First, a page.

I wouldn't have imagine in my youth that I would have a family who will speak several languages at a young age. I would have also never guessed that I would join a Church and that my fellow ward members would be a great help for the children to learn a new language (or two...) and interact with people of various ethnic backgrounds.

I have been in three different wards since my conversion: Perpignan, Antony and Friedrichsdorf (not counting the chapels we went to during our vacations...), and in each of them I have met people that I would call "multicultural". In my first ward, among the "Frenchs", there were Spanish families who welcomes you with big heart and wide smiles. In Antony (south of Paris), we had all the continents represented. People were from Thailand, Guatemala, Peru, Mexico, USA, Haiti, Senegal, Cameroun, Madagascar, New Zealand, China, Italy, Belgium, Brazil, Portugal, Polynesia, etc. 

At each common meal / gathering we organized once a month, the dishes were usually showing the roots of their cook. I had first tried rougail or banane plantain there. One of my friends showed us how to cook a thai dish (that I will probably never cook ever again in my life... so much ingredients! and so delicious!) and I discovered with my Peruvian friend a restaurant serving dishes from her original area. My children had at Church and in our neighborhood, friends of "all colors" since their birth. They do see the "physical differences" between them and other people, something I am quite happy for because it's good to see what is unique to each person, but they are certainly not bothered or afraid by them.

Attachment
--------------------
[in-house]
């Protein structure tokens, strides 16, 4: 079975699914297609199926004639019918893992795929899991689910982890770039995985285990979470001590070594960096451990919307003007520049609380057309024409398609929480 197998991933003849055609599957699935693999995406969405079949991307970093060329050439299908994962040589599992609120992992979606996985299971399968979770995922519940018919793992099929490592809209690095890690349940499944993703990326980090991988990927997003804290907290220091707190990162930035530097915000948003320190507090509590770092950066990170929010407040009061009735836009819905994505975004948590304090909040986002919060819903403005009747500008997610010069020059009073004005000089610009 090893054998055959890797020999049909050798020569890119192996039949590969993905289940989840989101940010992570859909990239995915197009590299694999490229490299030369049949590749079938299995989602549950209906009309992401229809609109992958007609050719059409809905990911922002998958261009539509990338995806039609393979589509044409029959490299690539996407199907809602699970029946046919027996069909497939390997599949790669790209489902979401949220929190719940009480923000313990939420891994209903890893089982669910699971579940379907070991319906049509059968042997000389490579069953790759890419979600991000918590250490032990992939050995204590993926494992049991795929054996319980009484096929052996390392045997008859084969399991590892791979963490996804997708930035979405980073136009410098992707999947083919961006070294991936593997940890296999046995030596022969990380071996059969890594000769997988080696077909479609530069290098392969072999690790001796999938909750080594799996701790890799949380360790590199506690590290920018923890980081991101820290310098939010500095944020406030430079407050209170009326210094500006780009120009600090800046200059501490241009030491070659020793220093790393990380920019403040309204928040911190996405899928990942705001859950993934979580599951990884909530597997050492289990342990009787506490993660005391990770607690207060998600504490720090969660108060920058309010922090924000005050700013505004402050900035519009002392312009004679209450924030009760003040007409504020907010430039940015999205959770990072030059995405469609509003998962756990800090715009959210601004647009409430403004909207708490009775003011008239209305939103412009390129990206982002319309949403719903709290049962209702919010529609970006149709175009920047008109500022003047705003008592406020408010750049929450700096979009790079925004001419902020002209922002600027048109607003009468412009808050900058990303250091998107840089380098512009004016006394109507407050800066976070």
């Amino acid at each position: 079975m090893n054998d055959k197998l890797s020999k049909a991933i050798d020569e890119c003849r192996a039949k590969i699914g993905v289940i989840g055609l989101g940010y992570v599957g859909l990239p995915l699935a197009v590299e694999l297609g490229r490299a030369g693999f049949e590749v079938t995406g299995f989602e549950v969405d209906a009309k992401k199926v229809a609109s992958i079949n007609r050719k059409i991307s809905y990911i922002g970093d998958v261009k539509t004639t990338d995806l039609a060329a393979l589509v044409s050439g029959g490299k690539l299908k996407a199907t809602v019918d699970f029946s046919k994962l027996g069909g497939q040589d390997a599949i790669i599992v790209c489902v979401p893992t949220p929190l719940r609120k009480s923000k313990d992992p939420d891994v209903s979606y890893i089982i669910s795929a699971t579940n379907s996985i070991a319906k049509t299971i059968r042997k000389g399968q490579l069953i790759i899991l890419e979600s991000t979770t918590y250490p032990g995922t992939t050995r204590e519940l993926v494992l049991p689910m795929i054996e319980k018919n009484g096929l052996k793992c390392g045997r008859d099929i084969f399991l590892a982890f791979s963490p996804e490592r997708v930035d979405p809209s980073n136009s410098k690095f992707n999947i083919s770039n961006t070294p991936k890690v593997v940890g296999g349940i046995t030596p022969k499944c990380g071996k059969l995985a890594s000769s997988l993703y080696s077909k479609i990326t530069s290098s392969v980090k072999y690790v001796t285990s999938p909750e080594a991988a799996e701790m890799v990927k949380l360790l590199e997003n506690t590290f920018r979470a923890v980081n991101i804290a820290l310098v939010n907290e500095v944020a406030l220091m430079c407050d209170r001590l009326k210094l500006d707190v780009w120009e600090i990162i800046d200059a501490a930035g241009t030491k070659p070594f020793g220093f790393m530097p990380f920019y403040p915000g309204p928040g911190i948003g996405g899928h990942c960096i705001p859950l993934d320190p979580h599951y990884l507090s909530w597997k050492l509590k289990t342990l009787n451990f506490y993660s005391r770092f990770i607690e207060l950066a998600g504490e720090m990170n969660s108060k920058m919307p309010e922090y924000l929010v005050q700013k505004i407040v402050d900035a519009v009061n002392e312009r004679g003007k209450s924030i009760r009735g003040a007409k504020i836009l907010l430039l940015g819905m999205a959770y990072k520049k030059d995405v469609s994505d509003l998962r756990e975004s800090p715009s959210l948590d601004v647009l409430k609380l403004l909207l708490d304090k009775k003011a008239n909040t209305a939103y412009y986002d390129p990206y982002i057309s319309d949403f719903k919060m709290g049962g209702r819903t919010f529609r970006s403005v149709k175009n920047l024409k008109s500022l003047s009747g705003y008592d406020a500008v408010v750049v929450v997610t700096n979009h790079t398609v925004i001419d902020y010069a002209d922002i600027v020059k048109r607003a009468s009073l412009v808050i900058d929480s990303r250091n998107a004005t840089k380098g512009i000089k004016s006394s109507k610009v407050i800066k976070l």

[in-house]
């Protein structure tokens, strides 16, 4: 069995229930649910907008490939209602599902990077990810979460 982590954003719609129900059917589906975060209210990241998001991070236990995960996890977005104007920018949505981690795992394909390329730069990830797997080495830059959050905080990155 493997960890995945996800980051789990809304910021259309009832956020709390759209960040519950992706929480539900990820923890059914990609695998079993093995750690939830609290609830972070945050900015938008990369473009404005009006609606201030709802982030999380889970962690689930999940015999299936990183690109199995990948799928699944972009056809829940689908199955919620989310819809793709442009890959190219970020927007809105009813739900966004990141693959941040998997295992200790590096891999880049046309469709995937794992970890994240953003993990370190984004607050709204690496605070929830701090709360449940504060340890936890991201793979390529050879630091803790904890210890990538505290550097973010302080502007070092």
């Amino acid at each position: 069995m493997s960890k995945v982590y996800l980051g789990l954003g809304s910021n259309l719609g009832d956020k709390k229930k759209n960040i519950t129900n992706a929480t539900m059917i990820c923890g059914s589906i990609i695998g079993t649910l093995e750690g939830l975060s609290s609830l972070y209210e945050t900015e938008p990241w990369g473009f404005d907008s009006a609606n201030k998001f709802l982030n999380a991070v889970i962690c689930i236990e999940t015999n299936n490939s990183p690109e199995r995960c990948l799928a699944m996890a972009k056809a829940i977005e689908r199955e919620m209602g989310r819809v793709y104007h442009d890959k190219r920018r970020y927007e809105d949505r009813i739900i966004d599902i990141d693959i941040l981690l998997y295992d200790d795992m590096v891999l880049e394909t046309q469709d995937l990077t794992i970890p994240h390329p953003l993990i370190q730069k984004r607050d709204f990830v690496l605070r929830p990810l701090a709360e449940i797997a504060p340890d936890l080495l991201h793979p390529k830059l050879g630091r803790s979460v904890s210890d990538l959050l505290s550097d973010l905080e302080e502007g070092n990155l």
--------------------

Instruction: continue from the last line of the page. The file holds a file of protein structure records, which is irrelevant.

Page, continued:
Nowadays, in our German ward, we see more "European people". Although, we live in a very international town (Oberursel in Taunus) and they still can meet and interact with children from a bit more farther away than just Italy or UK, like South Korea or China. At our arrival, my daughter attendeed the nursery in German (and also sometimes in English) which was her first big interactions with the language(s) she will live with for many years. My son, who deemed necessary to endorse a shy attitude when he went for the first time in his Primary class (when you know the boy, it's quite a feat!), learned step by step to become again his whole energetic and outspoken self. He didn't master the language, but that didn't mean he would not express himself, in French or in a broken German. His teachers made him feel welcomed in his classes and treated him like any other children ("you follow the rules like the others", for example). They taught him words and sentences, or how to pray in German and he's learning German hymns / songs...